I looked up and asked her expectantly if she could help me with this, and her response was to “set an alarm” on my phone and “figure it out.”

 After all I am a mother now….

I suddenly felt scared, alone, and defensive.  Where was my tribe? Where were the women in the world that helped us transition after the birth into this space? I thought to myself, 

“How could a woman be so cold to such a big experience?”

This was such a deep and painful stab in my new mom heart. Was I already a bad mom for not wanting to wake up in two hours?  After giving birth to my daughter, I was physically drained, sore, and now also sad. 

“Is this the beginning of me doing all the things alone for the rest of my life?” Was such a fearful feeling after this exhausting and expansive experience.


This is why I now have a passion for postpartum care and teach the importance of building your village before birth. We must make a space for the unknown to flow through us, as we transition from maiden to motherhood, with our ancestors by our side. 

“I come as one, I stand as 10,000.”  ~Maya Angelou

I give you permission to be brave and afraid. 

After the baby is earthside it is a sacred time. The baby bonding process starts and this is a  nurtured space. The dance of postpartum care is a healing period where time slows and we soak up our sweet baby and soften into out new normal.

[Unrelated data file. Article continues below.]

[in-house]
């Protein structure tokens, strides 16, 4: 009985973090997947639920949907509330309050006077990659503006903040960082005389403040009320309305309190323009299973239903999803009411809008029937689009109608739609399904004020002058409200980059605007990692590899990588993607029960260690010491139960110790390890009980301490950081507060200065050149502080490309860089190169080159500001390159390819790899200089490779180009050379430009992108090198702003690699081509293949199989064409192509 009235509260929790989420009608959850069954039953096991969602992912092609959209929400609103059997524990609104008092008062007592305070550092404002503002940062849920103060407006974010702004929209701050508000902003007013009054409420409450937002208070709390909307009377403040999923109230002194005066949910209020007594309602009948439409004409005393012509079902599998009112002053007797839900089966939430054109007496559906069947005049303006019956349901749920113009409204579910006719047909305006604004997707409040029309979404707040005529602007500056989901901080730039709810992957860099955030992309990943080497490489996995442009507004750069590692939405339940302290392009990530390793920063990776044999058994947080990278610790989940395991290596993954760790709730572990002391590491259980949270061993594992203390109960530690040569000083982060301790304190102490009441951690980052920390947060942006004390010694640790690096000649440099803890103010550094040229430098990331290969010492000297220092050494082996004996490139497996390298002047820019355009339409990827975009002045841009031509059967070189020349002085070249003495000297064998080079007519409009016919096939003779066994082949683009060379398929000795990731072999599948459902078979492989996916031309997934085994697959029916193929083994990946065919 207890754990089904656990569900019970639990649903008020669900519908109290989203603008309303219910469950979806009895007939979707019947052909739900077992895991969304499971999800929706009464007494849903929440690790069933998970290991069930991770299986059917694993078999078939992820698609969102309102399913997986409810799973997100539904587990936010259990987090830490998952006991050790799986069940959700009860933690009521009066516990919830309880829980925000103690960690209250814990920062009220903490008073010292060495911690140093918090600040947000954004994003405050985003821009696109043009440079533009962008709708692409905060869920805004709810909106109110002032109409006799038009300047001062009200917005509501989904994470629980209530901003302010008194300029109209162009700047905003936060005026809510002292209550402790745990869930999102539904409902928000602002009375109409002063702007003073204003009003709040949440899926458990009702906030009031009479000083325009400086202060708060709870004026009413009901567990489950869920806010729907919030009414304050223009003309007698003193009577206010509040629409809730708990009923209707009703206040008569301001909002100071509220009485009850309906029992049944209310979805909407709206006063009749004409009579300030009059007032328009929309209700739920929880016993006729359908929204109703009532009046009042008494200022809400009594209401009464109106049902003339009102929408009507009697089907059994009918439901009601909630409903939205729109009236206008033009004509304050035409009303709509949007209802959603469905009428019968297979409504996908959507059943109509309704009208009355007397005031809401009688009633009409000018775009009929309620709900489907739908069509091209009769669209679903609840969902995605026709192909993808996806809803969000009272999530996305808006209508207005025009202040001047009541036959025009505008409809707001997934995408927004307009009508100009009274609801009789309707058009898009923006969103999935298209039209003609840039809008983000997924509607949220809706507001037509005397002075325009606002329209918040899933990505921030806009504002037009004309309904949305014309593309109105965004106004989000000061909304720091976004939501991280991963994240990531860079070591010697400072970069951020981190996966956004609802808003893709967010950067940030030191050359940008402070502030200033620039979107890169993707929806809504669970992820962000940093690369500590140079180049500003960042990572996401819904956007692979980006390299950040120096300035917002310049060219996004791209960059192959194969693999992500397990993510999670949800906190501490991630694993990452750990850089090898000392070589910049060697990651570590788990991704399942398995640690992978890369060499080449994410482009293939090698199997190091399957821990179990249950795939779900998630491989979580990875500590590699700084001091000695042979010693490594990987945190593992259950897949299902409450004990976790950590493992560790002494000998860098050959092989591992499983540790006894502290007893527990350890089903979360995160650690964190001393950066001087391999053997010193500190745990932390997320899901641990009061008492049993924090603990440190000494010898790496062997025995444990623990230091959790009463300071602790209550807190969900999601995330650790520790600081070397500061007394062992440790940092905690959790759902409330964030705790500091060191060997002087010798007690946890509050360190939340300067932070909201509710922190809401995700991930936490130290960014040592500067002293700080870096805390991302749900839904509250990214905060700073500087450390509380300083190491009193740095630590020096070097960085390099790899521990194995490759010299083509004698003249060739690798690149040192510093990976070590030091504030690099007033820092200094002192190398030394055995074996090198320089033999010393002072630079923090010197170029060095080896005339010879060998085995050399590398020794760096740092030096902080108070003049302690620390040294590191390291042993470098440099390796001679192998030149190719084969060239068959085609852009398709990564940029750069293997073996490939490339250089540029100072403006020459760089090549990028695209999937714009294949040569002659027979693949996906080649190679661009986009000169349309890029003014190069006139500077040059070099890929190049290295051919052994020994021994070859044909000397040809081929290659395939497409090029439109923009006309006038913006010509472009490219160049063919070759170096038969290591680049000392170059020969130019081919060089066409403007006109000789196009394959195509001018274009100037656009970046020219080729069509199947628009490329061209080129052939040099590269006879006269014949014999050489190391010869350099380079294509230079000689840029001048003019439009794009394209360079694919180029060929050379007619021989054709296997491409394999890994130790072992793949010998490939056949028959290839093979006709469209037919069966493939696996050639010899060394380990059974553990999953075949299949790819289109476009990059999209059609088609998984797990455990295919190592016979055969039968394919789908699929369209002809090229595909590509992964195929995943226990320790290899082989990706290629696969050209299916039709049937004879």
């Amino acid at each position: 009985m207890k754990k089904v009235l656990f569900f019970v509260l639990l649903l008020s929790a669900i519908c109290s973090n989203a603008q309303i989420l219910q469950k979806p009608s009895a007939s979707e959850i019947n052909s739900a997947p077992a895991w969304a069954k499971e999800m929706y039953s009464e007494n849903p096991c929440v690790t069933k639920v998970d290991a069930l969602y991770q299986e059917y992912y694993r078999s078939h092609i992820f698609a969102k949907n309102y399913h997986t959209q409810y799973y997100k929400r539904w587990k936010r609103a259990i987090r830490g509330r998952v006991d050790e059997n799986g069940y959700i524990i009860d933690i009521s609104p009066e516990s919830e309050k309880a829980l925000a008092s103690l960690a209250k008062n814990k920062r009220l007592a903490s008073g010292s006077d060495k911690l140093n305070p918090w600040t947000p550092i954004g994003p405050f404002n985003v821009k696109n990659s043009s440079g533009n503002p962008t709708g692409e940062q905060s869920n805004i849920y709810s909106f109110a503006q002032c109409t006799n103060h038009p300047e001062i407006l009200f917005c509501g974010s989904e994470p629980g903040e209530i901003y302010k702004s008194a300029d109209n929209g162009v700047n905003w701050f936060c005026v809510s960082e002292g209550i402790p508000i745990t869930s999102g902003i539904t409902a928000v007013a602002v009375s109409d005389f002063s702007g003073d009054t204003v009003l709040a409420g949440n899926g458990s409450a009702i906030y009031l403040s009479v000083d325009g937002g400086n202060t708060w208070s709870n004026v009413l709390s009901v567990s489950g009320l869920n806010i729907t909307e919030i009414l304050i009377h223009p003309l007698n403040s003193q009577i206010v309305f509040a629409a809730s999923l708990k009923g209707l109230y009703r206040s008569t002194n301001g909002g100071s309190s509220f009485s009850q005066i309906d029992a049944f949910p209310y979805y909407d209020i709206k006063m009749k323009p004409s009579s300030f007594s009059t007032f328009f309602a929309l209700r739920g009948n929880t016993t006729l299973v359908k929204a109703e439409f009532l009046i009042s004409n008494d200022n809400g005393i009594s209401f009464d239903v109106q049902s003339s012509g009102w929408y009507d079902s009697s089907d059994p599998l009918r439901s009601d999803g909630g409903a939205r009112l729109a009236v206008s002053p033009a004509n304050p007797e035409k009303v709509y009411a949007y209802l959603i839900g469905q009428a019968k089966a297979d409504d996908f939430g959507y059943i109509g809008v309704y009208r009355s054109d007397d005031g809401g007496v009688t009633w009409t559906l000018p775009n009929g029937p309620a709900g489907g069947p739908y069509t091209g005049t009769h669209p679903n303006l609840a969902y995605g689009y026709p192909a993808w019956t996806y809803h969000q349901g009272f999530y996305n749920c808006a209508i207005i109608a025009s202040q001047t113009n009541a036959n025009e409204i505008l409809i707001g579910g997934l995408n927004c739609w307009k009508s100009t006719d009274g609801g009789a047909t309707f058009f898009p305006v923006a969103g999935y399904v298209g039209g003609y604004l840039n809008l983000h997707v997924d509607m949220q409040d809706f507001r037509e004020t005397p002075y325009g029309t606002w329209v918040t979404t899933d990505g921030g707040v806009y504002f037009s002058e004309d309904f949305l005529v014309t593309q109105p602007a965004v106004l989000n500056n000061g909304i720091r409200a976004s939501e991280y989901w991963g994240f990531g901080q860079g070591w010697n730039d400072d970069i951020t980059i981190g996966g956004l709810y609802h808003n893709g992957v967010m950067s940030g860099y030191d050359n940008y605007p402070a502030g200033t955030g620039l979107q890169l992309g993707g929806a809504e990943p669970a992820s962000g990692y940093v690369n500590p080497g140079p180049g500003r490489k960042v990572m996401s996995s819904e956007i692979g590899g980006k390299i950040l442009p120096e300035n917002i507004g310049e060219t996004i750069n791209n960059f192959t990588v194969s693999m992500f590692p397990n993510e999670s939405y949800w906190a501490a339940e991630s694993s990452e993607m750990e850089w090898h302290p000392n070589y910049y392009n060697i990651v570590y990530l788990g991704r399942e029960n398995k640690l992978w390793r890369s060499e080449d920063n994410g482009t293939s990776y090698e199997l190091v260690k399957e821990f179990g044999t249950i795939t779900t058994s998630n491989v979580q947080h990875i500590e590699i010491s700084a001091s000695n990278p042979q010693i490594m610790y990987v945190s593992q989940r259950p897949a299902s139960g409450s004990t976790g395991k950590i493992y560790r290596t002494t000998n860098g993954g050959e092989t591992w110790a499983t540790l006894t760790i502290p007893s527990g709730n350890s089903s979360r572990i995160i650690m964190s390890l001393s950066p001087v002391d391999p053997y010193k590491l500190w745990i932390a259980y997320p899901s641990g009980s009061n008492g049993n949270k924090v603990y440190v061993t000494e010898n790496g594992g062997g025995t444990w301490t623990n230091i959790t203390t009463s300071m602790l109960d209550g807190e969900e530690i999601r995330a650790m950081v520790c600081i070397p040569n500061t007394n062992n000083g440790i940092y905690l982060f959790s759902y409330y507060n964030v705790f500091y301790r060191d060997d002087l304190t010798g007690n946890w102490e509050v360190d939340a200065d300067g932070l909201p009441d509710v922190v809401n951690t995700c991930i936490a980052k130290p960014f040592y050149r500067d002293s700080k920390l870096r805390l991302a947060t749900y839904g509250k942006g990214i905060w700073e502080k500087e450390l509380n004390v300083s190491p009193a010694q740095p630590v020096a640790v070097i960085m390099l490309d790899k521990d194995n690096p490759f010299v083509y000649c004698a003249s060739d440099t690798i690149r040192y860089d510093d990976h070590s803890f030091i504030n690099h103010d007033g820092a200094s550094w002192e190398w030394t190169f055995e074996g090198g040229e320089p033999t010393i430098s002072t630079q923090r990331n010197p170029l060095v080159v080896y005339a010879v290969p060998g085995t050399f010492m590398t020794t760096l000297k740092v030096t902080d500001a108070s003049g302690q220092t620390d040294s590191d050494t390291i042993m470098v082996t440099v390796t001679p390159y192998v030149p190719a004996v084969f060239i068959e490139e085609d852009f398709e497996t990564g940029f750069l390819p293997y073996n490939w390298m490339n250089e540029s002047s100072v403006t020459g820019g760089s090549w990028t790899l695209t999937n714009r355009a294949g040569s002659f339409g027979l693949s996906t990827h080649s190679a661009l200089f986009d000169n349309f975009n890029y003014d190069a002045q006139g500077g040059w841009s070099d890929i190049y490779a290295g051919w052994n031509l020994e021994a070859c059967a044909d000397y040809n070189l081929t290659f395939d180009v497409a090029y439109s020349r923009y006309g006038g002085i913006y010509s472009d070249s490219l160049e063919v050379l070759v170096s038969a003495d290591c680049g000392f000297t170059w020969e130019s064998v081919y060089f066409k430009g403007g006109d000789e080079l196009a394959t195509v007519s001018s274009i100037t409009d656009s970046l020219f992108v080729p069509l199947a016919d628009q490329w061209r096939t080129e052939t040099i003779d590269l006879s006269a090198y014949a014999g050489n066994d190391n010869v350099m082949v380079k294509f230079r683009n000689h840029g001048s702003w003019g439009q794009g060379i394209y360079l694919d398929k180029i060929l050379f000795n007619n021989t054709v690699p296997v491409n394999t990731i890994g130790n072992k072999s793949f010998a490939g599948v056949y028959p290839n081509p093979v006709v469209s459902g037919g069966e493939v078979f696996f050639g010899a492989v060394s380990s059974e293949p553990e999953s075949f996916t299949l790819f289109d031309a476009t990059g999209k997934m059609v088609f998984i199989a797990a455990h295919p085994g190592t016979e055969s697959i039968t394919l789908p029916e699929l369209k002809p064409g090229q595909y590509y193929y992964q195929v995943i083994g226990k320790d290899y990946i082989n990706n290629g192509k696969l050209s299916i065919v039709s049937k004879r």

As a doula, I provide care for the mother, baby, partner, and sometimes siblings, to feel rested, and comfortable. Holding this space gives mom permission to release, relax, and restore, after crossing into this threshold of new mother. My goal is to ease the transition and help families get a successful, joyful start on the new journey of parenthood.

During this time the healing process also begins. Emotional, hormonal, physical and mental changes are all occurring simultaneously. A vortex often opens for mom and baby and time seems to slow way down. This time should not be defined by disrupted nights, chaotic days, messy homes, and scrambled routines.

I chose this path to help women discover themselves as women, mothers, and to offer this support. Knowledge, empathy, experience, and connection is what I strive to provide. I help women and children understand that it is not only safe to shine but necessary to fully show up in your life, and to hold you every step at the  beginning of your journey. 

I am here for you to express yourself, to guide you to find your inner strength and courage through the bond of self and family. Holding you so you know you are fully supported and built for anything that comes.

Everyday is an honor for me, since I have begun living my true purpose as a Doula. I feel a grace and ease that makes me realize this is what I am meant for. 

I would be honored and humbled to work closely with you. Picking a Doula is an important and life changing step. I am here to help. You may sign up for my newsletter, contact me through email, or simply give me a call. I would be happy to schedule a complimentary consultation with you and discuss how we could work together to support your through your transition after birth.